Solid waste management
Auto dismantlers are doing a lot to reduce waste going to landfill.
Reuse is their business! But in the process of dismantling and storing parts for resale, dismantlers often have a bad effect on the environment, mainly because they have untidy yards and do not appropriately remove the liquids associated with the vehicle parts. Most of these problems can be easily fixed:
- Make sure all parts are being stored ready for sale do not pollute the ground or stormwater
- Make sure all parts containing liquids do not leak or spill
- Make sure all other waste products for recycling or disposal are adequately stored ready for pick-up waste contractors.
As well as impacting on the environment waste disposal can be expensive and businesses able to reduce the volume of waste sent to landfill enjoy considerable cost benefits.
The best way to manage waste is to minimise the quantities of waste generated in the first place. How?
- First, reduce your use of materials. Apart from anything else, this saves you money.
- Second, reuse materials. This saves you more money.
- Third, send materials off to be recycled. This preserves scarce resources.
- Last. only when you have tried the first three options should you dispose of material.
Look in your waste skip. A lot of these waste products could be reused or recycled instead of going to landfill. You can do even more to reduce your waste by adopting the following practices:
Separate and label wastes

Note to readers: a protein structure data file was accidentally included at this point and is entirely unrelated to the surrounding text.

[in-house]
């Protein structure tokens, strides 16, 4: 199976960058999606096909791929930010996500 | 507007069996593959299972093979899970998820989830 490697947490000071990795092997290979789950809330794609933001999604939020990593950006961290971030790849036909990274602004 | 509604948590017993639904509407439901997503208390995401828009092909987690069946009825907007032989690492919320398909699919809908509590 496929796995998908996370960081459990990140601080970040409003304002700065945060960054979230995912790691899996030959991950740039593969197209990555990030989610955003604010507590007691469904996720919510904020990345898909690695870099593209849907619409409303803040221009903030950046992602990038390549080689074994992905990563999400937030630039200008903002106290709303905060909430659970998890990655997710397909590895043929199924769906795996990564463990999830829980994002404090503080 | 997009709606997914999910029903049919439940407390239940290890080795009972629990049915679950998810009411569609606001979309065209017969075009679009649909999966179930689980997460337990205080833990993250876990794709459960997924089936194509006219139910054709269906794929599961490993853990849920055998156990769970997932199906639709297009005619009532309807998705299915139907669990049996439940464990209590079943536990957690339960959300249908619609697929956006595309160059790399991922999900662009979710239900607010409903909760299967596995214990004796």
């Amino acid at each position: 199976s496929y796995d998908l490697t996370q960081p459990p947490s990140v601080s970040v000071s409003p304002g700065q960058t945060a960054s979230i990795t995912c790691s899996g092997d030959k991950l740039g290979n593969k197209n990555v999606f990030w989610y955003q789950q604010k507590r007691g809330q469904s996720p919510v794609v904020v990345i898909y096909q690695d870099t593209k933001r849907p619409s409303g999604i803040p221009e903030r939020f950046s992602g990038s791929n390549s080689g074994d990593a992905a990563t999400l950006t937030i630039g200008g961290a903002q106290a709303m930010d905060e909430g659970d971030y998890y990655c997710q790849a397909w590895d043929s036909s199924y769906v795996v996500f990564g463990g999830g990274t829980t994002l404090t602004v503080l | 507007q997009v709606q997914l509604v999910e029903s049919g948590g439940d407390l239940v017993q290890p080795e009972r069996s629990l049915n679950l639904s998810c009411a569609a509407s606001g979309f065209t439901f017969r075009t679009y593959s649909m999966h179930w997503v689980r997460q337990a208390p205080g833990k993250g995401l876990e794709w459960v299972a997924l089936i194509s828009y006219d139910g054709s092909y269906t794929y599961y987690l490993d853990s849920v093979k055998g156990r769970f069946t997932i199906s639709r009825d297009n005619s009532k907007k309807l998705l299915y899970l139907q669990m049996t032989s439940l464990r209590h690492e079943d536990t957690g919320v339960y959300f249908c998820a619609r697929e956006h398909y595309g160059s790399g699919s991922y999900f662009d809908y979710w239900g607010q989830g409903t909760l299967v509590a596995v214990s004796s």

- Separate your wastes. Mixing wastes may make them unsuitable for reuse or recycling.
- Clearly label waste containers and put them in convenient areas to encourage their use
- Reduce your waste disposal costs by buying products from suppliers that provide a collection, reuse or refill service for containers.
Recycle metal waste
- Almost all car parts can be broken down into aluminium, copper, iron, steel and other metals. Most metal recyclers will pay you for sorted metals.
- Drain any liquid from metal waste before placing the waste in bins provided by waste metal recyclers.
- Alternatively, store the waste in the work area and take it to the recyclers regularly. Storage containers must not leak.
Store and recycle batteries
- Some companies recycle car batteries. Contact your local council for advice on companies in your area.
- Batteries are classified as 'hazardous waste' (refer to Hazardous Materials) and should be collected and disposed of by a licensed contractor. While awaiting for collection, batteries must be placed in a spill tray under cover or in a bunded and covered area to avoid the lead acid they contain to be washed into the soil or stormwater drains.
- Tyres are a significant problem waste and can not be disposed of to landfill. You must not put old tyres with your other industrial waste for disposal.
- Some tyre cases may be suitable for retreading.
- Tyre resellers will take back old tyres but there is usually a charge for this service. If you add this to the cost of your new tyres, customers will be prepared to pay if they understand that the old tyres will be disposed of in an environmentally acceptable manner.
- Do not allow old tyres to stockpile - they are an extreme fire hazard.